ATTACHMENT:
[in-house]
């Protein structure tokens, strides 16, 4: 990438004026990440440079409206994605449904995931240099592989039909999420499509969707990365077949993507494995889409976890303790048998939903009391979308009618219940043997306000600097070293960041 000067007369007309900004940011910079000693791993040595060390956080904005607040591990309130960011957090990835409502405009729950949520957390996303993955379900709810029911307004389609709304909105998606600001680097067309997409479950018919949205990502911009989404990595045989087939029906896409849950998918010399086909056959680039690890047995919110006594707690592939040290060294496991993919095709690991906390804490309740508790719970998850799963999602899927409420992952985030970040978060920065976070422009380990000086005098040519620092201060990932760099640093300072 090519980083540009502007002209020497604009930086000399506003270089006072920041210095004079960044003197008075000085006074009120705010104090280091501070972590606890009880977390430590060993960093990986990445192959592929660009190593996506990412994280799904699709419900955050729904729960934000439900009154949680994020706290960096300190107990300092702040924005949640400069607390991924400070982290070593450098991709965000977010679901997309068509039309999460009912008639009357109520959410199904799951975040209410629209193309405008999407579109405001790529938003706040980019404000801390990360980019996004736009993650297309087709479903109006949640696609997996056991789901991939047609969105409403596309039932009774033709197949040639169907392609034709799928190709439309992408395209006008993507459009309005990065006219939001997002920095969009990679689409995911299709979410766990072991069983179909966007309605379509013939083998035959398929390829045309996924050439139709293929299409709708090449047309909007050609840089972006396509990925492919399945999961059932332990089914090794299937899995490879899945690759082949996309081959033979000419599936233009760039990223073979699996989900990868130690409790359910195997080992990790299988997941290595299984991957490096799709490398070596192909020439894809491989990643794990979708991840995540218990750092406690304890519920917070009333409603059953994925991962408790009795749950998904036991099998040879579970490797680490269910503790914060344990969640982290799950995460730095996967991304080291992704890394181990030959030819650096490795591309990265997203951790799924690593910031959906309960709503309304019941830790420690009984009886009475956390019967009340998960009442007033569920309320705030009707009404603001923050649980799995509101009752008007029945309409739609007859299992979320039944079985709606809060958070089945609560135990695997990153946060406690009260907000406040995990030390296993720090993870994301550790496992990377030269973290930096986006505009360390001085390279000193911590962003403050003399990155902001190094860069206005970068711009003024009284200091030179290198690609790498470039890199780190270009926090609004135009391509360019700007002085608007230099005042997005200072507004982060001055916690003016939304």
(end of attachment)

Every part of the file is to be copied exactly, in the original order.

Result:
[in-house]
């Protein structure tokens, strides 16, 4: 990438004026990440440079409206994605449904995931240099592989039909999420499509969707990365077949993507494995889409976890303790048998939903009391979308009618219940043997306000600097070293960041 000067007369007309900004940011910079000693791993040595060390956080904005607040591990309130960011957090990835409502405009729950949520957390996303993955379900709810029911307004389609709304909105998606600001680097067309997409479950018919949205990502911009989404990595045989087939029906896409849950998918010399086909056959680039690890047995919110006594707690592939040290060294496991993919095709690991906390804490309740508790719970998850799963999602899927409420992952985030970040978060920065976070422009380990000086005098040519620092201060990932760099640093300072 090519980083540009502007002209020497604009930086000399506003270089006072920041210095004079960044003197008075000085006074009120705010104090280091501070972590606890009880977390430590060993960093990986990445192959592929660009190593996506990412994280799904699709419900955050729904729960934000439900009154949680994020706290960096300190107990300092702040924005949640400069607390991924400070982290070593450098991709965000977010679901997309068509039309999460009912008639009357109520959410199904799951975040209410629209193309405008999407579109405001790529938003706040980019404000801390990360980019996004736009993650297309087709479903109006949640696609997996056991789901991939047609969105409403596309039932009774033709197949040639169907392609034709799928190709439309992408395209006008993507459009309005990065006219939001997002920095969009990679689409995911299709979410766990072991069983179909966007309605379509013939083998035959398929390829045309996924050439139709293929299409709708090449047309909007050609840089972006396509990925492919399945999961059932332990089914090794299937899995490879899945690759082949996309081959033979000419599936233009760039990223073979699996989900990868130690409790359910195997080992990790299988997941290595299984991957490096799709490398070596192909020439894809491989990643794990979708991840995540218990750092406690304890519920917070009333409603059953994925991962408790009795749950998904036991099998040879579970490797680490269910503790914060344990969640982290799950995460730095996967991304080291992704890394181990030959030819650096490795591309990265997203951790799924690593910031959906309960709503309304019941830790420690009984009886009475956390019967009340998960009442007033569920309320705030009707009404603001923050649980799995509101009752008007029945309409739609007859299992979320039944079985709606809060958070089945609560135990695997990153946060406690009260907000406040995990030390296993720090993870994301550790496992990377030269973290930096986006505009360390001085390279000193911590962003403050003399990155902001190094860069206005970068711009003024009284200091030179290198690609790498470039890199780190270009926090609004135009391509360019700007002085608007230099005042997005200072507004982060001055916690003016939304």